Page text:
One of Britain’s most hard-working pro-Israel groups, We Believe in Israel, is celebrating the recruitment of its 20,000th activist.
And We Believe’s director, Luke Akehurst, said: “This is an incredible moment for us”. He paid tribute to those who “are out there in their local communities day after day, doing the difficult work educating people about Israel and challenging anti-Israel activity”.
We Believe in Israel was created after two major pro-Israel conferences in London, the first in 2011 and the second in 2015, both held at times, says Akehurst, when the grassroots were not really strong enough to respond to anti-Israel campaigns, and “communal morale was at its lowest”.
“We Believe in Israel was created after a major pro-Israel conferences in London in 2011 held at a time, says Akehurst, when the grassroots were not really strong enough to respond to anti-Israel campaigns, and “communal morale was at its lowest”. A second conference was held in 2015.
Akehurst was brought in as an external consultant to help put the initial conference together, but he said the feedback from delegates was overwhelming — “they said, give us more, give us the material to help us fight”.
Today, with 20,000 activists to its name, We Believe can proudly point to 149 speaker meetings in every part of Britain, “from Inverness to Exeter, from Belfast to Norwich”. It has taken, so far, 60 local councillors on nine separate study tours to Israel; it has recruited 700 councillors to Local Government Friends of Israel groups; has launched a training academy for young pro-Israel professionals, and has held Britain’s first Zionism month.
The extraordinary achievement of We Believe is that its success lies with just two people — Luke Akehurst, who has travelled all over Britain (he reckons to have addressed 145 out of those 149 meetings) — and his campaign executive, Rachel Kaye.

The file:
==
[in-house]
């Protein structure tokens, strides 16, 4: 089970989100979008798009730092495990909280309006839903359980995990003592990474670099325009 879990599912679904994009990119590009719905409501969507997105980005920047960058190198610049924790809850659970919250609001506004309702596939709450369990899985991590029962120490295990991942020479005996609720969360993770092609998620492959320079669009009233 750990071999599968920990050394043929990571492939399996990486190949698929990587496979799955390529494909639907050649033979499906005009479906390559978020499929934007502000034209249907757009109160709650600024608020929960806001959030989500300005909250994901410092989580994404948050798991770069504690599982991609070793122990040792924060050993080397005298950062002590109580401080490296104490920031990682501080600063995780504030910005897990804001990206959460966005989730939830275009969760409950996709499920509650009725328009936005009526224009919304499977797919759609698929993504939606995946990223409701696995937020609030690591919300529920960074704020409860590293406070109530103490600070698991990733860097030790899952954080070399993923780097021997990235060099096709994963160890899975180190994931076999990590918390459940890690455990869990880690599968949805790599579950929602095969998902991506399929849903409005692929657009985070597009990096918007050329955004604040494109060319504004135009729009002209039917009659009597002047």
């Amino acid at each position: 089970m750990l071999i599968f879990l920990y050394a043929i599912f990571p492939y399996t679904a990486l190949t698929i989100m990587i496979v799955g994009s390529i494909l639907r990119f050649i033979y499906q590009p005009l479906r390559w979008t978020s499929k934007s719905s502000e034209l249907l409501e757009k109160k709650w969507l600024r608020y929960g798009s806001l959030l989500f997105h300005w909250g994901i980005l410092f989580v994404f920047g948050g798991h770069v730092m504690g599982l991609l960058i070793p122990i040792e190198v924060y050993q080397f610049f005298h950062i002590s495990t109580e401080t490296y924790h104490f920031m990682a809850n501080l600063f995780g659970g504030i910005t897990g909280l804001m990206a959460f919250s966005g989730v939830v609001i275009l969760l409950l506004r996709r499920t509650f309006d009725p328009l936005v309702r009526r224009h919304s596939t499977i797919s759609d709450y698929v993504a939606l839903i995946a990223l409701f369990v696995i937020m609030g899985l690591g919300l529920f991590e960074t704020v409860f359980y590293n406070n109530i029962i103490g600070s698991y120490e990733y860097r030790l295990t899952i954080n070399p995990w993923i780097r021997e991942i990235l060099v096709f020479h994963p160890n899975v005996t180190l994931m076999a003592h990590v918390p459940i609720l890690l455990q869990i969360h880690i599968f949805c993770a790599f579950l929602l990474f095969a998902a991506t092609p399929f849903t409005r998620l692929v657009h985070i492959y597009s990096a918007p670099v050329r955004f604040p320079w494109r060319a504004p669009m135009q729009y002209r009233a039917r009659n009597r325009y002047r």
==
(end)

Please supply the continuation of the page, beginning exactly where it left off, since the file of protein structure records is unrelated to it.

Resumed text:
Between the two of them, and the growth in social media, they have managed to reach thousands of people. “We have to be on social media, challenging and putting out positive messages”, says Akehurst, “giving people information in bite-sized chunks”. The appetite for information — as demonstrated in the 2015 We Believe conference in particular — means that there has been a concerted fight-back against the delegitimisation of Israel, nationally.
One such positive campaign was before Eurovision, when not only did We Believe challenge an attempted boycott of Israel, but even produced party packs for Eurovision night parties.
And the breakdown of support is fascinating. Akehurst says We Believe activists are now 45 per cent Christian, 40 per cent Jews, with the remainder secular or previously non-committed. Among the most popular campaign materials distributed by We Believe is Professor Alan Johnson’s pamphlet “Israel and the Palestinians: A Guide to the Debate”, which has been distributed to thousands of students. What people want, argues Akehurst, is a way to make the case for Israel with confidence.
He says there is a lot more work to do, and pays tribute to the other pro-Israel groups with which We Believe works in concert. “We need to build the broadest possible pro-Israel coalition to fight against anti-Israel campaigns, much of which are infested with antisemitism.”
At least twice a year, Akehurst takes groups of local councillors on a first-time visit to Israel. For him, “it is not just a refresher course but also an amazing battery re-charge, to see what Israel is doing”. It is a practical realisation of Zionism in action — and 20,000 We Believers are helping to support it.